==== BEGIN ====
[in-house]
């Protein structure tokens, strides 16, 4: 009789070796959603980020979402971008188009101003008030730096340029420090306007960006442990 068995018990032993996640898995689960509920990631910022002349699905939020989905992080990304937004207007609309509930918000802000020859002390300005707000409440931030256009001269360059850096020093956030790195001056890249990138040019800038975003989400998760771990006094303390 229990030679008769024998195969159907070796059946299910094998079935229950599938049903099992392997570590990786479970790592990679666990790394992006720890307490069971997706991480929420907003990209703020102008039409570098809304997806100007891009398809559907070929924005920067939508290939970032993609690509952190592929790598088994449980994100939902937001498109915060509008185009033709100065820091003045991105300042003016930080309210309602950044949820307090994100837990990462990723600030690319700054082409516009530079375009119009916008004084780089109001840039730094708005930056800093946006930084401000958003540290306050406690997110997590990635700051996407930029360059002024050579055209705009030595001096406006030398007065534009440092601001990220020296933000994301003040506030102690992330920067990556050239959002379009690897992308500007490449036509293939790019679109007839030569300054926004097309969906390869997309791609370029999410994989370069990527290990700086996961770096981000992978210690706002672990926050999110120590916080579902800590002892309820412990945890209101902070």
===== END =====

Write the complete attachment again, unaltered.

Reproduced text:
[in-house]
């Protein structure tokens, strides 16, 4: 009789070796959603980020979402971008188009101003008030730096340029420090306007960006442990 068995018990032993996640898995689960509920990631910022002349699905939020989905992080990304937004207007609309509930918000802000020859002390300005707000409440931030256009001269360059850096020093956030790195001056890249990138040019800038975003989400998760771990006094303390 229990030679008769024998195969159907070796059946299910094998079935229950599938049903099992392997570590990786479970790592990679666990790394992006720890307490069971997706991480929420907003990209703020102008039409570098809304997806100007891009398809559907070929924005920067939508290939970032993609690509952190592929790598088994449980994100939902937001498109915060509008185009033709100065820091003045991105300042003016930080309210309602950044949820307090994100837990990462990723600030690319700054082409516009530079375009119009916008004084780089109001840039730094708005930056800093946006930084401000958003540290306050406690997110997590990635700051996407930029360059002024050579055209705009030595001096406006030398007065534009440092601001990220020296933000994301003040506030102690992330920067990556050239959002379009690897992308500007490449036509293939790019679109007839030569300054926004097309969906390869997309791609370029999410994989370069990527290990700086996961770096981000992978210690706002672990926050999110120590916080579902800590002892309820412990945890209101902070």